He's Just Not That Into You is the movie equivalent of watching somebody learn to juggle. A lot of things go into the air. Most are dropped. And afterward, there's the awkward silence of an entertainment that hasn't quite delivered.
The things dropped in this case are top-name actors, characters and situations. The movie with the long title, the longer cast list and the insanely long running time (2 hours, 9 minutes) has a lot going on — and not enough of it very funny.
Not That Into You is an ensemble relationship comedy about "miscommunication." It's full of men who are callous, tactless, commitment-phobic cheaters. The women? Clinging, predatory, nagging and too often clueless about "the signals" the opposite sex is sending when a guy says "I'll call" but doesn't.
This Baltimore-set cluster of interconnected relationships spins around Gigi, played by Ginnifer Goodwin (Big Love) with open-faced warmth and naked neediness. She can't help but scare guys off.
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One of the frightened is Conor (Kevin Connolly of Entourage). He pines for Anna (Scarlett Johansson) and is pals with Alex (Justin Long), a sympathetic bartender who tries to set Gigi straight about men's semantic tricks. Because Gigi and her office mates Janine (Jennifer Connelly) and Beth (Jennifer Aniston) are too quick to trot out anecdotes about guys who didn't call right away, or who didn't call at all but still wound up being Mr. Right. The women are blaming themselves and making excuses for heels who say, "It's not you, it's me."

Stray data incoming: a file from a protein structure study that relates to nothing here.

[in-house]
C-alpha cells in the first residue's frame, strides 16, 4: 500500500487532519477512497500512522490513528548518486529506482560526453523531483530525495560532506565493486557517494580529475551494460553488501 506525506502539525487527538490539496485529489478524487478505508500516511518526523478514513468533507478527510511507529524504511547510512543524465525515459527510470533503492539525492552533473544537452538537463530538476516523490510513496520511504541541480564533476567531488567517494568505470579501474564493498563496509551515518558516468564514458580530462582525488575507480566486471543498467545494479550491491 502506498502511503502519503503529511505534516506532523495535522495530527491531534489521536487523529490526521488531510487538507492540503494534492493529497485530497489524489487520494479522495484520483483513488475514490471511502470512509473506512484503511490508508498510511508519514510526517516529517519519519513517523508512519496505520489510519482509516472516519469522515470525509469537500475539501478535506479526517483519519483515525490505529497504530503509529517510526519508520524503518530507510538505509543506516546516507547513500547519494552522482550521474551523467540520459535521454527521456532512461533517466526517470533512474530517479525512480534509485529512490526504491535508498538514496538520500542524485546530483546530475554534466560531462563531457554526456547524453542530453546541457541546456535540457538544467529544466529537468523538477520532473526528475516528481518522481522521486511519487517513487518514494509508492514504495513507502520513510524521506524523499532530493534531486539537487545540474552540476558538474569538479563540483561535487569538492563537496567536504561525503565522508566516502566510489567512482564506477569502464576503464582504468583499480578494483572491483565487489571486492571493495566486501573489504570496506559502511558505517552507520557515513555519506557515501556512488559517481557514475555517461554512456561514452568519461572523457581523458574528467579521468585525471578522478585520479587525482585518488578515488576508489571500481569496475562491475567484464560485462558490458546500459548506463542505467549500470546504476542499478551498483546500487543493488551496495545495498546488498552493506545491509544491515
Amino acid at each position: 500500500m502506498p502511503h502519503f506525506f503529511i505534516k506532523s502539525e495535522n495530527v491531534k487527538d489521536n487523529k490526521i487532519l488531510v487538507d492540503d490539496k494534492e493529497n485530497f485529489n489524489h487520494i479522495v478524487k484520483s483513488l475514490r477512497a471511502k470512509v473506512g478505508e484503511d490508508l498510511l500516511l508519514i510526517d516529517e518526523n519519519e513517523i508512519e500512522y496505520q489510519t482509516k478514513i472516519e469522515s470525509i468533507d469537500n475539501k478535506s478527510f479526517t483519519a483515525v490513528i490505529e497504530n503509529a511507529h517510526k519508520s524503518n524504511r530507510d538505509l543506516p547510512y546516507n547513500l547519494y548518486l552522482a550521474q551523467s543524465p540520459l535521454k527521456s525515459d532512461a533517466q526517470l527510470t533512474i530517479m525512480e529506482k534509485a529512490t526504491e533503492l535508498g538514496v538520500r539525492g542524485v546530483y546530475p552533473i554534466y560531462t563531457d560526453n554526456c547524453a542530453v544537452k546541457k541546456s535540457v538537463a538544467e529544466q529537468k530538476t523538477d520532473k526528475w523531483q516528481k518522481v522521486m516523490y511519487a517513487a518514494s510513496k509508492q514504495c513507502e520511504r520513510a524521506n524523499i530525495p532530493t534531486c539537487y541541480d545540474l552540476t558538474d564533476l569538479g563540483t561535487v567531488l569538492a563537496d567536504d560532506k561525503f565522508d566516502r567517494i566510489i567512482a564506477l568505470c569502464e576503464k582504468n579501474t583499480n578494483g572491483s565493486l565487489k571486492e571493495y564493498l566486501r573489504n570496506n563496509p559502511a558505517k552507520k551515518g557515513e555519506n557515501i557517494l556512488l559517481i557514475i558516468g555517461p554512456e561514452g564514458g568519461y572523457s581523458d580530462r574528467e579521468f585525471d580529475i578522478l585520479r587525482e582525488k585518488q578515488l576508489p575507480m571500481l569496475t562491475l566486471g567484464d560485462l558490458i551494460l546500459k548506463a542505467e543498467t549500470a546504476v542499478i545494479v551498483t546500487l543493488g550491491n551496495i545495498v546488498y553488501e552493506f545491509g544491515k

Janine is micro-managing a home renovation while her husband (Bradley Cooper) is fighting the urge to cheat with Anna, who puts "he might be the love of my life" ahead of scruples about stealing another woman's husband.
And Beth can't get her loving, doting man of seven years (Ben Affleck) to marry her.
There isn't much chemistry, thanks to the limited screen time the couples have to share with many other couples. Many of the players are old pros at this sort of material, but only Drew Barrymore, as a sales rep at a gay magazine, lands consistent laughs. She makes her riff on texting, MySpace, Facebook, voice mail — "just to get rejected by seven different technologies, it's exhausting" — sing.
The slow-handed juggler here is director Ken Kwapis of The Sisterhood of the Traveling Pants and License to Wed. He has all these characters, a wedding and a near-funeral, yet somehow figured he had the time for all these little e_SDHp(sometimes funny) relationship monologues by strangers, directed to the camera. A male-female screenwriting team working from a male-female co-written relationship book doesn't give the story balance. It's sexist and mildly offensive, and too long and not funny enough to overcome any of those.
Aniston's fans might relish seeing her suffer dashed romantic dreams at the hands of a man (again). But for the rest of us, there's not enough to get into He's Just Not that Into You.